Dopes on a rope
On a recent visit to be reunited with my kilted Leaks in Bonnie Glasgow, I was much heartened about the state of diving north of the border.
Indeed, many of the top tartans I met, as I moved amid the clans - anonymously of course - at Diver's first, and certainly not last, Dive Scotland show, asked me to give their regards to Beachcomber if I ever met him, adding encouraging words, or so I took them to be, that sounded like "lang may his lum reek".
Having since had this translated, Beachcomber thanks you all.
However, such was the speed with which the not-so-wee drams flew down, that my Leaks were soon in full flow. From what they told me, it would seem that the bad language to which I drew attention last month is not the sole prerogative of the feminist diver, nor of purely English coastal waters - certainly not, judging by this tale from my Leak on the Clyde.
Picture the scene on the tranquil waters of a mull. One of my Leaks and his buddy are on the deco line at 3m after an excellent dive on the wreck far below. All of a sudden, some 10 new divers bomb in almost on top of the decompressing divers, crash into the marker buoy, get themselves all tangled up and then, having nearly smashed my Leak's facemask with their twin-sets, finally head on down.
When his stop was finished, my Leak sensibly complained about this lousy diving procedure to those on the hardboat from which the new divers had obviously come, only to be told in a strong Brummie accent where to effing go.
Moments later, two other divers surfaced nearby with similar complaints about the diving discipline of the same group of 10, adding that they had all attached distance-lines to the shotline, almost entangling divers on their way up.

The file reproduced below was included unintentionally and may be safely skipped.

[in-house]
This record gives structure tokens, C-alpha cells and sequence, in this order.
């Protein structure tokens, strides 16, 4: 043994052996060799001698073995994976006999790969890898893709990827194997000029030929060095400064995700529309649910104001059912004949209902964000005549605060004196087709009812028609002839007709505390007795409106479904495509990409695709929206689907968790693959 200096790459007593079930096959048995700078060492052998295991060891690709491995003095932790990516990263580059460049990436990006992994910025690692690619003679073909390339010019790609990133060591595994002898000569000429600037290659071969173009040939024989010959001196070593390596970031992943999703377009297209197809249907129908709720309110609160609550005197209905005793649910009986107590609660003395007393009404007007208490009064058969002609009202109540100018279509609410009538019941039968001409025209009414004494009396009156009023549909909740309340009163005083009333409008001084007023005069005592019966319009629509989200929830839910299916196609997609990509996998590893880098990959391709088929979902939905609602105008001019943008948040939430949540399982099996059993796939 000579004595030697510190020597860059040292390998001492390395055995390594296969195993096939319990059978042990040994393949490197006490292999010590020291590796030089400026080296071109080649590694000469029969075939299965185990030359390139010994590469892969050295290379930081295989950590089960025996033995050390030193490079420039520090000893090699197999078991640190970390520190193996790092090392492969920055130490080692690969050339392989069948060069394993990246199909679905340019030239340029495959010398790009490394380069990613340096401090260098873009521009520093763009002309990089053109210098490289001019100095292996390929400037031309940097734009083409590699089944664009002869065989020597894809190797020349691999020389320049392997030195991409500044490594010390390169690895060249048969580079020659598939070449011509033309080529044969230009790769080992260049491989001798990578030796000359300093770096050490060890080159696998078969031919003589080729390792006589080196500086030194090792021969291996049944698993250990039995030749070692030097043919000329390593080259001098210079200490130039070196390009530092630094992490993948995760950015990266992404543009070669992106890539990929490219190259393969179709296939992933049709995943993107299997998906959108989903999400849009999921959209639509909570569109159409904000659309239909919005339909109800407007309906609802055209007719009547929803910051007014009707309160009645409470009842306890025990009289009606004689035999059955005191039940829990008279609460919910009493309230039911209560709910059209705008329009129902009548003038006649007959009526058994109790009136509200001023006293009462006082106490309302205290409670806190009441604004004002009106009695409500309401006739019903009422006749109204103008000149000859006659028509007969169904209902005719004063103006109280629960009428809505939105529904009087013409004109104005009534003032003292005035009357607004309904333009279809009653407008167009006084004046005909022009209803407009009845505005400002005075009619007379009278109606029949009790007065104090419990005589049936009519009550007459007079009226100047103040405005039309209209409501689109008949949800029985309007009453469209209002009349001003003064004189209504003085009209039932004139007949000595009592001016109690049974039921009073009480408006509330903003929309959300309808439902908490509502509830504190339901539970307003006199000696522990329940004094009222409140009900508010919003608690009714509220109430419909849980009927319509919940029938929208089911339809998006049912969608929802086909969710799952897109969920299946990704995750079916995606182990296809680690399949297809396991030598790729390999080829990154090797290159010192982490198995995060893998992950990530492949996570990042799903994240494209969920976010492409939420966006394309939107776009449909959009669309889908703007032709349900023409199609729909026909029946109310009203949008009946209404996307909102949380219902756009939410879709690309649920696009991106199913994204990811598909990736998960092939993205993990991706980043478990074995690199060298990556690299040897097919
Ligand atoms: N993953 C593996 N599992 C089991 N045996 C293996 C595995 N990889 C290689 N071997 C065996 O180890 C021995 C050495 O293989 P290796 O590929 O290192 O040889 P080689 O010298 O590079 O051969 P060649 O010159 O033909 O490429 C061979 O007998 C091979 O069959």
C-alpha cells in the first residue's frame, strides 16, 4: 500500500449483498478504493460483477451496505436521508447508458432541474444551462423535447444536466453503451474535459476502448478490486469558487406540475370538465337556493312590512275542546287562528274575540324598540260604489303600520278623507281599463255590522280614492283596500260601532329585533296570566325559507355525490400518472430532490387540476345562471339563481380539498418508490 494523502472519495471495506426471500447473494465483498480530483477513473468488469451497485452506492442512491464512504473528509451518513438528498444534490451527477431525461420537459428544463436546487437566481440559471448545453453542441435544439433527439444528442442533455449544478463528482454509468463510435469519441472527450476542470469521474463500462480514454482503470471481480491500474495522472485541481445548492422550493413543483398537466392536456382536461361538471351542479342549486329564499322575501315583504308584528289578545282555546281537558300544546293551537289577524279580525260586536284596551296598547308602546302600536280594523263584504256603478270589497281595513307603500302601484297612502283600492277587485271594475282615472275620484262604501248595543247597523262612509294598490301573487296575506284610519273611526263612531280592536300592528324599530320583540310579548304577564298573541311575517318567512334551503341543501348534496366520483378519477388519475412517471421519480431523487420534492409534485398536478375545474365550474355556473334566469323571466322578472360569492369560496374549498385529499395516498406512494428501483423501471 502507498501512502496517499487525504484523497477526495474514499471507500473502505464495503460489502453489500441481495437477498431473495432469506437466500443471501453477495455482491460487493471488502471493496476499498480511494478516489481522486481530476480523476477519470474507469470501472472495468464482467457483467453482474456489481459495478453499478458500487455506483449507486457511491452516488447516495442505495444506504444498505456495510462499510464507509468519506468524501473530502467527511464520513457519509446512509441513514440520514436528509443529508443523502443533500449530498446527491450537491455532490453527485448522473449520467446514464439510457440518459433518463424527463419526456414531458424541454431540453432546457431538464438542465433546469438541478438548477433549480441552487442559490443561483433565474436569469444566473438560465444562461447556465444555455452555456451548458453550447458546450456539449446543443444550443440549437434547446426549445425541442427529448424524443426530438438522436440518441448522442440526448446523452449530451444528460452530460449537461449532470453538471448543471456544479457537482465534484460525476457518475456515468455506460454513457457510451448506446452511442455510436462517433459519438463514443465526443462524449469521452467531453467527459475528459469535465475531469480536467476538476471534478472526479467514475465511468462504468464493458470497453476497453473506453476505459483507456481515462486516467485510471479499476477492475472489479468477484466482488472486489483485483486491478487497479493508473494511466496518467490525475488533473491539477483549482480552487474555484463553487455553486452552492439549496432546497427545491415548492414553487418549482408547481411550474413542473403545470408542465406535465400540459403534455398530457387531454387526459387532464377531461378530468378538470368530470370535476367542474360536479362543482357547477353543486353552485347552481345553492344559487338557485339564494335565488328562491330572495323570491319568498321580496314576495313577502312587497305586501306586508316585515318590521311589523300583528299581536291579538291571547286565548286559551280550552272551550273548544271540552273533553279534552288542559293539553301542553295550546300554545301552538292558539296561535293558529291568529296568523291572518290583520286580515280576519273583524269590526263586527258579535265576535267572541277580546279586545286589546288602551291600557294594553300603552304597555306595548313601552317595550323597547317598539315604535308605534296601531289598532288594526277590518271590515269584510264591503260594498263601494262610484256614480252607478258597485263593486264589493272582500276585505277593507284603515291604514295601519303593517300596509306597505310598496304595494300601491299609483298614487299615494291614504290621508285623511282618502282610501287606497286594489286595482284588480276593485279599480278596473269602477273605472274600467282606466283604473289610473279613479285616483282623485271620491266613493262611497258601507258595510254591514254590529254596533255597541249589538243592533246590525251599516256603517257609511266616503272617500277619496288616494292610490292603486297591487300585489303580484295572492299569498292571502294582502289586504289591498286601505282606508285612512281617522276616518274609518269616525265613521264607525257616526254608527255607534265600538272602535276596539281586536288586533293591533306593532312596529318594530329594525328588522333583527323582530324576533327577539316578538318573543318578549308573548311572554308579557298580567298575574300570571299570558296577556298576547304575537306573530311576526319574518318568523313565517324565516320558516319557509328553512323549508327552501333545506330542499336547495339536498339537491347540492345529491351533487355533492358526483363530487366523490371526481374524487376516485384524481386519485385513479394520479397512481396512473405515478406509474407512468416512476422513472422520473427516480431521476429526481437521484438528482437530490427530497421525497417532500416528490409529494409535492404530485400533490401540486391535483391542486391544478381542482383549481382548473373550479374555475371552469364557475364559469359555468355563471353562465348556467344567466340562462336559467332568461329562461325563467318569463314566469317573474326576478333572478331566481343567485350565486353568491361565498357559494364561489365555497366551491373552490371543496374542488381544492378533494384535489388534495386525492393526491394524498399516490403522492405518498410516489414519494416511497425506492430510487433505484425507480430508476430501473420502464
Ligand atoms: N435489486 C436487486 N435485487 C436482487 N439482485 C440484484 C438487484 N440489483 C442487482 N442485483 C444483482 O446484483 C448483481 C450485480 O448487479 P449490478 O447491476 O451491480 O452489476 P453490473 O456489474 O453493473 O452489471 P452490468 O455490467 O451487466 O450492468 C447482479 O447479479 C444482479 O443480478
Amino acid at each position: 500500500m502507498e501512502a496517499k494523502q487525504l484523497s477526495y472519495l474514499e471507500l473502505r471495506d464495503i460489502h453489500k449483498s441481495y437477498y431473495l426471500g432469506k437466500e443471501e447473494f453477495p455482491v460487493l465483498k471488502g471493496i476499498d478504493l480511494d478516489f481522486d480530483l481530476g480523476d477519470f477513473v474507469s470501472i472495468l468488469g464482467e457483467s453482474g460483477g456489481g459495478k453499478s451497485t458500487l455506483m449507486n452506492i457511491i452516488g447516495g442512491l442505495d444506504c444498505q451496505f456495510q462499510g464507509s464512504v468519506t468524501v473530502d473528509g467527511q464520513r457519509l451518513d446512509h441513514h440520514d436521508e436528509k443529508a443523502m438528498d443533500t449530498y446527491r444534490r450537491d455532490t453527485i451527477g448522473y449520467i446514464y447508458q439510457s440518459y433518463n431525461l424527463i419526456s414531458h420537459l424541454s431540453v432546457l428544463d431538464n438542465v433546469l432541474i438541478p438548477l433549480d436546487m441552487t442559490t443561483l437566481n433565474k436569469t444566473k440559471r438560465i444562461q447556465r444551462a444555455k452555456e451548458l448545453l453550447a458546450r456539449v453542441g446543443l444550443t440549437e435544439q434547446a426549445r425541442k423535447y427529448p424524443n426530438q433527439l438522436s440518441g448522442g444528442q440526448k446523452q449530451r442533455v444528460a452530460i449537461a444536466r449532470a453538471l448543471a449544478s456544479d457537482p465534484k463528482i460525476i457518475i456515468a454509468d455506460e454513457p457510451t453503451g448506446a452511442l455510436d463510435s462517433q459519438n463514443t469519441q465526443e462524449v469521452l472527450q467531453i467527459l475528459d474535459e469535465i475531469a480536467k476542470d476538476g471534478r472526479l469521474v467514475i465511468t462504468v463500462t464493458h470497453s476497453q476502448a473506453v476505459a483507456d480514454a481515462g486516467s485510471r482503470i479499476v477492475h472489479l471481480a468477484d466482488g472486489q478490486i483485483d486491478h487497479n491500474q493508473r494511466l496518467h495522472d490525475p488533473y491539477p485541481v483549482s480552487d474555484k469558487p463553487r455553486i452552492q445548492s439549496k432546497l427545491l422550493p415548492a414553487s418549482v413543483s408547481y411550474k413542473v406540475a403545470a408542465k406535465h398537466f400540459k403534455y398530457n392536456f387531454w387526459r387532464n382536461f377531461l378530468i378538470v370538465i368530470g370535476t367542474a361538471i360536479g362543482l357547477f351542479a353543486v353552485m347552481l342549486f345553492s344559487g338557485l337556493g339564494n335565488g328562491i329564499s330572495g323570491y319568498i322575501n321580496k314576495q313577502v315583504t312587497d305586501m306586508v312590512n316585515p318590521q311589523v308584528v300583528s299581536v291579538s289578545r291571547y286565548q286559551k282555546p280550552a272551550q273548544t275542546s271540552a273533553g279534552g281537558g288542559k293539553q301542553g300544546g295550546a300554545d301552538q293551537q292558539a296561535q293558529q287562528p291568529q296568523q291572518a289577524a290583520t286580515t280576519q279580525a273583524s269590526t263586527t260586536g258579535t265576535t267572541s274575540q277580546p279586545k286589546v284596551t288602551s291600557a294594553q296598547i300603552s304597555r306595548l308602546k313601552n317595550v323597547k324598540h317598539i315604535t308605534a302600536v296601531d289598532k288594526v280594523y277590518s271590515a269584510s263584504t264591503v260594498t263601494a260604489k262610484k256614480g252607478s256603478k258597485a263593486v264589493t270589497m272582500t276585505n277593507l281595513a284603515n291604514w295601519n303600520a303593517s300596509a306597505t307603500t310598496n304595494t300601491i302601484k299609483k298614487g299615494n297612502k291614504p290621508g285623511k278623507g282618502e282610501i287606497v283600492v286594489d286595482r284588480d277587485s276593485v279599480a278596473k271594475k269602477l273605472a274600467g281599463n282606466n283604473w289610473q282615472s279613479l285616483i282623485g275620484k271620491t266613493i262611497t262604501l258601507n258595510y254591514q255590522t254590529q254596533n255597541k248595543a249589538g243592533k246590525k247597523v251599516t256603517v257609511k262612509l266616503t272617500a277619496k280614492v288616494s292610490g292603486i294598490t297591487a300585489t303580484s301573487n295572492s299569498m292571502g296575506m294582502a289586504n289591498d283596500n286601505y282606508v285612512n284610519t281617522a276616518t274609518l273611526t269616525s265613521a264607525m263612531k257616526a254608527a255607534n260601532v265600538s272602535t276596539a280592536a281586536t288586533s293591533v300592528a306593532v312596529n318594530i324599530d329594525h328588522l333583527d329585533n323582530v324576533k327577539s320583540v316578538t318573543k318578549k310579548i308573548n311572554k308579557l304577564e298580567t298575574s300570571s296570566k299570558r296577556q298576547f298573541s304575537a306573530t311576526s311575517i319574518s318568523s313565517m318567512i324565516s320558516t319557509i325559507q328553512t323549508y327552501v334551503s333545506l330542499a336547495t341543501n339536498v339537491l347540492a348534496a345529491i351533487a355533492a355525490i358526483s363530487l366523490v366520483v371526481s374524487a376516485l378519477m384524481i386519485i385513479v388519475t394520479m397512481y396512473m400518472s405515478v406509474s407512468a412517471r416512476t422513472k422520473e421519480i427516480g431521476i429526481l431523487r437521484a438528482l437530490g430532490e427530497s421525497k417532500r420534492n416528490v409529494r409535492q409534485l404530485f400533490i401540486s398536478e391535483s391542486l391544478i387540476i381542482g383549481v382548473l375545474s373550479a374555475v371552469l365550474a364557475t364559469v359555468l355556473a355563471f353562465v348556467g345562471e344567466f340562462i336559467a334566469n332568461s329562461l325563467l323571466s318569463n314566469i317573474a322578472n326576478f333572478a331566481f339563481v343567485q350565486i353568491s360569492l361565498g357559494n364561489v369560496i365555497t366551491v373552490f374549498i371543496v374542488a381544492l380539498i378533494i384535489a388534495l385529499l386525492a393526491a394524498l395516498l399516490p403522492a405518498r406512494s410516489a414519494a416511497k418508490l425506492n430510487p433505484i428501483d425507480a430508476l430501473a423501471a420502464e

These two were then abused from the hardboat with many effs and bs, in the same accent, concluding with "why don't you take your b... RIB and eff off to another site - this one is ours..."
Needless to say, the Group of 10 Brummies' surfacing drills were not much better than their descent. All of which makes me agree with my Leak that they should be fined, not for the foul language but for their dodgy diving.
The diving officer of their club will, no doubt, be putting them all on a revision course of simple diving procedures before allowing them loose again among the more civilised Scottish diving community. While they await their parole, they should put 10 crisp cracklies in an envelope, addressed to me. I will see that it reaches the Diver Lifeboat Fund without mentioning their names.
However, if the cash is not forthcoming and I have to expose the effing Bs, I will do so...
John, we need your help
Loosely continuing the Scottish theme, a man with a very Highland name, Andy Lauder, has e-mailed me to suggest that we try to persuade Deputy Prime Minister John Prescott to champion our campaign for a bronze statue to the memory of merchant seamen lost in both world wars, to be made from surrendered and melted-down wreck booty.
He adds that Prescott qualifies because he was a merchant seamen, and is a diver, although being a politician, thinks Andy, might be a drawback. Surely not!